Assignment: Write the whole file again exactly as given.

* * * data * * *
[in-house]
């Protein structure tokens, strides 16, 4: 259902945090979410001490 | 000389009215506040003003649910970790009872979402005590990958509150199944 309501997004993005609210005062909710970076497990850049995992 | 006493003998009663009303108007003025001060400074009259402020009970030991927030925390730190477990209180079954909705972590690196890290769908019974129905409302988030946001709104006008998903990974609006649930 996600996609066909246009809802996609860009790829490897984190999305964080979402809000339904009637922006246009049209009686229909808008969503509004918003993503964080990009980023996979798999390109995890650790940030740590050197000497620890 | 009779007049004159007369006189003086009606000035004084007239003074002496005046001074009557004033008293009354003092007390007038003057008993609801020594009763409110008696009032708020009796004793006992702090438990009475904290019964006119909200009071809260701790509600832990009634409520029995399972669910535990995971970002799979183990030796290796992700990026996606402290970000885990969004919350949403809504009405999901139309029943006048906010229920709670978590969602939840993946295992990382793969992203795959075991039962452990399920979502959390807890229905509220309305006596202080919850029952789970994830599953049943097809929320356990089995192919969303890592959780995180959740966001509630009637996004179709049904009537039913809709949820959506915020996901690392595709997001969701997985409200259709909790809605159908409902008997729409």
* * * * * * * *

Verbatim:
[in-house]
């Protein structure tokens, strides 16, 4: 259902945090979410001490 | 000389009215506040003003649910970790009872979402005590990958509150199944 309501997004993005609210005062909710970076497990850049995992 | 006493003998009663009303108007003025001060400074009259402020009970030991927030925390730190477990209180079954909705972590690196890290769908019974129905409302988030946001709104006008998903990974609006649930 996600996609066909246009809802996609860009790829490897984190999305964080979402809000339904009637922006246009049209009686229909808008969503509004918003993503964080990009980023996979798999390109995890650790940030740590050197000497620890 | 009779007049004159007369006189003086009606000035004084007239003074002496005046001074009557004033008293009354003092007390007038003057008993609801020594009763409110008696009032708020009796004793006992702090438990009475904290019964006119909200009071809260701790509600832990009634409520029995399972669910535990995971970002799979183990030796290796992700990026996606402290970000885990969004919350949403809504009405999901139309029943006048906010229920709670978590969602939840993946295992990382793969992203795959075991039962452990399920979502959390807890229905509220309305006596202080919850029952789970994830599953049943097809929320356990089995192919969303890592959780995180959740966001509630009637996004179709049904009537039913809709949820959506915020996901690392595709997001969701997985409200259709909790809605159908409902008997729409």